The preamble to the Section 199A final regulations contains the following new sentence:
… taxpayers should consider the appropriateness of treating a rental activity as a trade or business for purposes of section 199A where the taxpayer does not comply with the information return filing requirements under section 6041.
Tax code Section 6041 requires a trade or business to issue 1099s to certain vendors.
So, the IRS is saying that you “should consider the appropriateness” of NOT giving 1099s to vendors if you are asserting that your rental property qualifies as a trade or business for the Section 199A tax deduction.
Before you make such a decision, consider first the new IRS safe harbor on 199A rentals and then some rental property history with 1099s.
You have two ways to prove that your rental property or activity is a trade or a business:
- The tax law without considering any Section 199A rules
- The IRS safe-harbor method (see IRS Creates a New “Safe Harbor” for Section 199A Rental Properties)
For the Section 199A tax deduction, whether you issue 1099s is irrelevant once you are inside the safe harbor. This doesn’t mean that the 1099s are irrelevant for all tax law.
1099 Rental Property History, Part 1
In 2010, the Small Business Jobs Act required all owners of rental properties to issue 1099s to service providers to whom they paid $600 or more. The exact words were contained (but now are repealed, as we explain below) in tax code Section 6041(h), which stated that solely for purposes of 1099 reporting, a person receiving rental income from real estate shall be considered to be engaged in a trade or business of renting property.
1099 Rental Property History, Part 2
The Comprehensive 1099 Taxpayer Protection and Repayment of Exchange Subsidy Overpayments Act of 2011 repealed the 1099 reporting requirements imposed on rental property owners by the Small Business Jobs Act. Because of this timely repeal, the application of the more onerous 1099 issuance requirements never took effect.
Here’s how lawmakers explained the repeal provision.
Under the provision, recipients of rental income from real estate who are not otherwise considered to be engaged in a trade or business of renting property are not subject to the same information reporting requirements as taxpayers who are considered to be engaged in a trade or business.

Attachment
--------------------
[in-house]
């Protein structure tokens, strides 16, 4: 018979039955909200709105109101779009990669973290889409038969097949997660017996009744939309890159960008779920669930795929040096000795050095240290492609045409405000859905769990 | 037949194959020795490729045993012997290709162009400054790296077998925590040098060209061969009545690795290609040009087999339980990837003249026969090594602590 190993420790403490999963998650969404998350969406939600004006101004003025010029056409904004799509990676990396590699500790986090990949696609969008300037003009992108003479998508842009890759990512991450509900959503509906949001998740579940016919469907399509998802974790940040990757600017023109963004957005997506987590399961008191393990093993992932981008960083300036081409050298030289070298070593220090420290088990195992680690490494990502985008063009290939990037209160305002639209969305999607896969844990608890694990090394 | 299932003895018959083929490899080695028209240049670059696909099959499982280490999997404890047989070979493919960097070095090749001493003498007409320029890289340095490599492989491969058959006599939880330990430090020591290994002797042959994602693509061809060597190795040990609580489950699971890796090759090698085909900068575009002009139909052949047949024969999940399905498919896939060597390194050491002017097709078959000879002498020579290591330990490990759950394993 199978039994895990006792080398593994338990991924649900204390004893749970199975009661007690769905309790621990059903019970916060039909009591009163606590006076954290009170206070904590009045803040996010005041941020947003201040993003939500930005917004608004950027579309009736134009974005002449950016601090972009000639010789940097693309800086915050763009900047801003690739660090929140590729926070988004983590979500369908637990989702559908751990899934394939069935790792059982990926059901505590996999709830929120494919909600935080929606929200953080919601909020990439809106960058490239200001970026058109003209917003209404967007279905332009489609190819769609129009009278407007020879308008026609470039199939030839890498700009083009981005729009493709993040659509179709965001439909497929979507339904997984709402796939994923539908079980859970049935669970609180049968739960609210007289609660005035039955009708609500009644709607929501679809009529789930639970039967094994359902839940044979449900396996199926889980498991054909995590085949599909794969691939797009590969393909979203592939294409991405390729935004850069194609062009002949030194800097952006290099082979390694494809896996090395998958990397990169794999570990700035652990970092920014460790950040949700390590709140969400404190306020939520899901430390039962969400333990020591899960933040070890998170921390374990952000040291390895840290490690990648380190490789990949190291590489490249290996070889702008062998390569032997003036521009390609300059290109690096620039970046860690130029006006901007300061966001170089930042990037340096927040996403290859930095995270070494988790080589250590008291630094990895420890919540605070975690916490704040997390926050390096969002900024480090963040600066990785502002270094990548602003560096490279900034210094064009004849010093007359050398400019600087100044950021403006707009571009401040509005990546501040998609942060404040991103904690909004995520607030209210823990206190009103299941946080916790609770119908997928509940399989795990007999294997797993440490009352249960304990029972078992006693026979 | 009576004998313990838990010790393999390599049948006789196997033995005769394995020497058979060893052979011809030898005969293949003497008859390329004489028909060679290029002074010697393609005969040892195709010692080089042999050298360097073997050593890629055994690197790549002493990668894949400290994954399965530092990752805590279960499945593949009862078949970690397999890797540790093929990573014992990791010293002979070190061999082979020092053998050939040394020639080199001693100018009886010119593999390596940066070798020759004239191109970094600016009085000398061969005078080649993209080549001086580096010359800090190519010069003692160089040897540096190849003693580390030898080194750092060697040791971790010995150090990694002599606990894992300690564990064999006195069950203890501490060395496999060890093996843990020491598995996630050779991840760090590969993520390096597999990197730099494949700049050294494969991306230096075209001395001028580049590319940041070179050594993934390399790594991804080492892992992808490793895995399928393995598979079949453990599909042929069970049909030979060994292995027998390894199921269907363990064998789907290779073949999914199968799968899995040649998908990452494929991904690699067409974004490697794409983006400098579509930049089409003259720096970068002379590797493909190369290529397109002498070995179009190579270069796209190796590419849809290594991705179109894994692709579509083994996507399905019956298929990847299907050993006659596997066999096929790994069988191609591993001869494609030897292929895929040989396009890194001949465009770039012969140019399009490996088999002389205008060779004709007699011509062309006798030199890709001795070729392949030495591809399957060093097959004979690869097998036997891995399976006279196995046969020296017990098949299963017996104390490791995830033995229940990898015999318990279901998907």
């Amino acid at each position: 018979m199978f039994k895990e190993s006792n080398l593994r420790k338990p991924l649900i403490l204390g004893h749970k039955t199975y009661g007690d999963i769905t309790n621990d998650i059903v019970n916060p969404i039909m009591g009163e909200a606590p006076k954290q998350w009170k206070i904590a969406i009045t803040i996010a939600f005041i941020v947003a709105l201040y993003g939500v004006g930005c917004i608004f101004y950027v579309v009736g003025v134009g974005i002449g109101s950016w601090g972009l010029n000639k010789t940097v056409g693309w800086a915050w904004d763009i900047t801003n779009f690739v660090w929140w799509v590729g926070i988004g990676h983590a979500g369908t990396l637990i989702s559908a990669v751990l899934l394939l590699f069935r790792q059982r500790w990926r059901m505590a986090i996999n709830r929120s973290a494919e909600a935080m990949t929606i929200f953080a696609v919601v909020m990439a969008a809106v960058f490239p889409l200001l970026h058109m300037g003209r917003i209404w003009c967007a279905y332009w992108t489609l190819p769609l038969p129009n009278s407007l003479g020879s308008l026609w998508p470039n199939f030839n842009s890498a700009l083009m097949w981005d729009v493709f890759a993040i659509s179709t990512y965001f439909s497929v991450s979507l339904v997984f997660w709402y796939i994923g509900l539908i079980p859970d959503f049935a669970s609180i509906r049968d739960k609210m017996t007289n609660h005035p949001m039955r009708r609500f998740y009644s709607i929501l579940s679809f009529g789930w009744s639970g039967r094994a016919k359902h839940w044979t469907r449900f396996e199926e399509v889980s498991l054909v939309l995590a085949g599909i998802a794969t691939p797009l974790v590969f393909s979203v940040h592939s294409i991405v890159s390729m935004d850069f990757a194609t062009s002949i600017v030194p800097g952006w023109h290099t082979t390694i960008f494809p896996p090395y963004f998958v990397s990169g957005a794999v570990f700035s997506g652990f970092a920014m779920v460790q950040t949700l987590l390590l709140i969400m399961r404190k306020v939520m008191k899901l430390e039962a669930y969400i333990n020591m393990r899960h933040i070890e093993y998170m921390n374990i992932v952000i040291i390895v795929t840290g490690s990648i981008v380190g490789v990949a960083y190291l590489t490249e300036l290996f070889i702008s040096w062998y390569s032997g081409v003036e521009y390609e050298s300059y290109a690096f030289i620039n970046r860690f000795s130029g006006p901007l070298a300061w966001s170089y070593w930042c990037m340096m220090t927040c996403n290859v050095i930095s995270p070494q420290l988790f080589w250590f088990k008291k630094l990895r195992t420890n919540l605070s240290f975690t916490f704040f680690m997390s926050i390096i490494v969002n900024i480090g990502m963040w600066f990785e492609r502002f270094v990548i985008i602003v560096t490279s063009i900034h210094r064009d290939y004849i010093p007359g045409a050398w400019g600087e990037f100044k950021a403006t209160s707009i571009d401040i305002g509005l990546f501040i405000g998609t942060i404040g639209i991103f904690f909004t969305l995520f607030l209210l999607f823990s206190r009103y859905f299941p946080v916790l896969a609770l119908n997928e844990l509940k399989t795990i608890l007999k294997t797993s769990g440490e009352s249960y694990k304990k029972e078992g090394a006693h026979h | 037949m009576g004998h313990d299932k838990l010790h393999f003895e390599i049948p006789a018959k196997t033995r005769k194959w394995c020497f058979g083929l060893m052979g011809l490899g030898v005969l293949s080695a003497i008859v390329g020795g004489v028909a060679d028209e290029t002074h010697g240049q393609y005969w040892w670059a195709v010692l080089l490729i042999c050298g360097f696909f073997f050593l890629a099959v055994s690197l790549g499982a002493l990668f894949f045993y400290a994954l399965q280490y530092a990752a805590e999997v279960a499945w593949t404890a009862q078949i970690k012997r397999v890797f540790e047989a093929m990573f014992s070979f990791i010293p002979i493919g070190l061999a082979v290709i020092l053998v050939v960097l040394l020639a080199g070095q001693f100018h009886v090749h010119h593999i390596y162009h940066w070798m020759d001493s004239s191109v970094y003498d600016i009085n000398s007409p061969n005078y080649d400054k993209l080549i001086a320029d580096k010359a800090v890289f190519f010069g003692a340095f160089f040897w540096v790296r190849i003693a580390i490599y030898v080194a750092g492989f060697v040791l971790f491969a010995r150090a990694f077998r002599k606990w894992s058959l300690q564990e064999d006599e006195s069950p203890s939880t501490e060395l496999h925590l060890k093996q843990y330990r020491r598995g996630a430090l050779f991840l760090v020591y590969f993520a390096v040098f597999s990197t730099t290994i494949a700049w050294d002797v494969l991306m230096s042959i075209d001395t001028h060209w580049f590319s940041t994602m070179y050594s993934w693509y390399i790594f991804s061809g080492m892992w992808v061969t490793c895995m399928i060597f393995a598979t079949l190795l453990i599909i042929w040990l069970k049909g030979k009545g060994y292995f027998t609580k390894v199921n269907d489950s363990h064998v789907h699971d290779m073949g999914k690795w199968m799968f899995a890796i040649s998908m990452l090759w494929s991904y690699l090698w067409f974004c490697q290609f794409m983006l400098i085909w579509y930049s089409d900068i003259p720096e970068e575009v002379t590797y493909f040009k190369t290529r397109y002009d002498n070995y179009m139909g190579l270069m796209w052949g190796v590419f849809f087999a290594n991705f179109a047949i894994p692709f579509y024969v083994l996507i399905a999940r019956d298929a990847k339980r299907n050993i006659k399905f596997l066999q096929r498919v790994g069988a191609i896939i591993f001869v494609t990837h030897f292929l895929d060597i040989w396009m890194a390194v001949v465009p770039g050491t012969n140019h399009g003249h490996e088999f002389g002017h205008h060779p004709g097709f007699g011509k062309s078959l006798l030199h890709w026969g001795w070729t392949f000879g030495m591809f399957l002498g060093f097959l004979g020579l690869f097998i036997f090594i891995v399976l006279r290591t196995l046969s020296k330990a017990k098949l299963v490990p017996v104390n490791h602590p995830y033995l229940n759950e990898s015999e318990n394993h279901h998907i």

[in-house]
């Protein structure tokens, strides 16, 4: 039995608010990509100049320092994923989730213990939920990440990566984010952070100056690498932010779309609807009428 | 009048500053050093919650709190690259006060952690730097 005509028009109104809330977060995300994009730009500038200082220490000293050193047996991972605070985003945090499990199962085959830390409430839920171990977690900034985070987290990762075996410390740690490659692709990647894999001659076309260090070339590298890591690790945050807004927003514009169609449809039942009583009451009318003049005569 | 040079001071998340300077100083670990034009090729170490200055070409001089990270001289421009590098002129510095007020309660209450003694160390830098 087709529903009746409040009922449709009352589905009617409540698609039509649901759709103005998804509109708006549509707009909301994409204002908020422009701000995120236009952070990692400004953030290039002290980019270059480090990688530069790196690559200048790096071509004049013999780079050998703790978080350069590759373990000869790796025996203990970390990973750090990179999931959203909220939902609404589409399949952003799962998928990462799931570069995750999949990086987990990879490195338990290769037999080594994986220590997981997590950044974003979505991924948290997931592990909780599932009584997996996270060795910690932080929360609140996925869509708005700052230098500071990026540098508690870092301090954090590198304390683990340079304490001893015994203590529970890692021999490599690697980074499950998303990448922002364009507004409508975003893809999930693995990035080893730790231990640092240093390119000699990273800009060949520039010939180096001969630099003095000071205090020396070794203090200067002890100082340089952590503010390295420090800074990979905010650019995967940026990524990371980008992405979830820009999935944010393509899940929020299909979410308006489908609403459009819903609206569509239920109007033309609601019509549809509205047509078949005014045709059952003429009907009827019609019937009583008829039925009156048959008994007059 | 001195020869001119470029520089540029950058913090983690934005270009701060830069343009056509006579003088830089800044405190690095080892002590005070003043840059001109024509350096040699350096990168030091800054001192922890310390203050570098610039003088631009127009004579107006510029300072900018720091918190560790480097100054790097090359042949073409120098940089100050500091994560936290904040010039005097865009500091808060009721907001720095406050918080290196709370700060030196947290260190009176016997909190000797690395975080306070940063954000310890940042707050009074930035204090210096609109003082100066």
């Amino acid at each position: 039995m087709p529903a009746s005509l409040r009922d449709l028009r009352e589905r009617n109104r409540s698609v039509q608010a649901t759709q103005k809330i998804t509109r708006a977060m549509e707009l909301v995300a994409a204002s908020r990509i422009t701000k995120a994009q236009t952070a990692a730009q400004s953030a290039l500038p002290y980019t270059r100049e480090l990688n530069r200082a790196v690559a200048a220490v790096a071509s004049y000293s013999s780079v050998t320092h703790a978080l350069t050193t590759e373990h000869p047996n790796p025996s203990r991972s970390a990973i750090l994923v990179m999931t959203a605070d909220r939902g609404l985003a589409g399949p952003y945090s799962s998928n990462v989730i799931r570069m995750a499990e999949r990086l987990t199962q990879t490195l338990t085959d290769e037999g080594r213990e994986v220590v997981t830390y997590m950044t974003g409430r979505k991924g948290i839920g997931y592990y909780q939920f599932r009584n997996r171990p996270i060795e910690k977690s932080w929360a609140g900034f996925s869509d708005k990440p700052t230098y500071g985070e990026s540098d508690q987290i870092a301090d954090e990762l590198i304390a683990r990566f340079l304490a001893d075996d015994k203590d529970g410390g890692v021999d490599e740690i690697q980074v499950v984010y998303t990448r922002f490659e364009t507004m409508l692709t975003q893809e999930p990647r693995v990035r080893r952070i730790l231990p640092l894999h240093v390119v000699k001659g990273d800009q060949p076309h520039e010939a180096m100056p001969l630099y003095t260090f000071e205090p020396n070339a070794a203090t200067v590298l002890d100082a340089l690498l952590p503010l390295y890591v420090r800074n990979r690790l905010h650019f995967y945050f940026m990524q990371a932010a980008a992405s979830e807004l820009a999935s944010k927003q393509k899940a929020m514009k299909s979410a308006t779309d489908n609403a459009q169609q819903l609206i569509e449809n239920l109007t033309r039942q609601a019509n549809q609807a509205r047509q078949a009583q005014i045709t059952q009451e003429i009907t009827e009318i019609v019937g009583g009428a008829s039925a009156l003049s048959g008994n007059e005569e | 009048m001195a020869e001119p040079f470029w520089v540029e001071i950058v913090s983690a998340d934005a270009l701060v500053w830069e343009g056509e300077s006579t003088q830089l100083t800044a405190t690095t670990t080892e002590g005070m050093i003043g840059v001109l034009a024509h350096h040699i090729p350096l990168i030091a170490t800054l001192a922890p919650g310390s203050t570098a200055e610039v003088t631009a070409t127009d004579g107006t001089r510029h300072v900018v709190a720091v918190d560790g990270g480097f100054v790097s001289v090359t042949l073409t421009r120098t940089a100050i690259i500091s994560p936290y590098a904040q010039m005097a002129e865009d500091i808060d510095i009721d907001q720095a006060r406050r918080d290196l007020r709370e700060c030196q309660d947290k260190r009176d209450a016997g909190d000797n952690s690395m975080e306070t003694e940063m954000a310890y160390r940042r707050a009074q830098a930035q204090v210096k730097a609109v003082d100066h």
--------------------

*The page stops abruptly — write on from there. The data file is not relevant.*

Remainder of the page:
As a result, rental income recipients making payments of $600 or more to a service provider (such as a plumber, painter, or accountant) in the course of earning rental income are not required to provide an information return (typically Form 1099-MISC) to the IRS and to the service provider.
What to Do
This is pretty ugly, but you do add credibility to your claim that your rental is a trade or business if you give 1099s to your service providers.
Reminder. If you use the safe harbor for your rental, as we discuss in IRS Creates a New “Safe Harbor” for Section 199A Rental Properties, you don’t need the 1099s for the Section 199A deduction.
And the big question is whether your rental property produces taxable income. With no taxable income, the rental is useless for the Section 199A tax deduction because that deduction is limited to business income. (If aggregated, the property might produce an overall Section 199A benefit.)
What to Hope For
When the Small Business Jobs Act required rental property owners to issue 1099s to service providers, it contained exemptions from the 1099 requirements for
- individuals who receive only minimal amounts of rental income, as determined by the secretary in accordance with regulations, and
- individuals for whom the requirements would cause hardship, as determined by the secretary in accordance with regulations.
The 2010 law that required 1099 treatment beginning in 2011 was repealed in 2011, so the law did not take effect. Meanwhile, during that short time, the secretary did not propose any exceptions to the rental property reporting rules, so we have no idea how helpful these might have been.
If you think that 1099s are necessary to prove that your rental properties are businesses for Section 199A purposes and you believe that treatment is burdensome and unfair, make trouble.
- Call your representatives and senators. Dial 202-224-3121. (Phone calls are harder to ignore than email is.)
- Get your trade association to act on your behalf. (The American Institute of CPAs had a huge hand in undoing the 1099 requirement for rental property owners.)
You likely have not sent 1099s to your rental property service providers and probably don’t want to. We understand.
But to lock in your Section 199A deduction on your rentals, the 1099s can help you assert that your rentals rise to the level of a trade or business.
And as you read this, you likely have a problem with the 1099 filing deadlines, some of which were January 31. That’s the bad news. The good news is that if you hurry and file now, you can likely avoid any monetary penalties.
Don’t forget that you can ignore the 1099 issue for purposes of your Section 199A tax deduction when you use the safe harbor we discussed in IRS Creates a New “Safe Harbor” for Section 199A Rental Properties.
And consider this possibility: The new Section 199A tax deduction and the IRS comment on the 1099s in the preamble to the final regulations could easily focus more IRS energy on the previously dormant 1099s that were not being filed by a multitude of rental property owners. This could be an additional reason to start raising hell with your lawmakers so that they will exempt you from the 1099 requirements.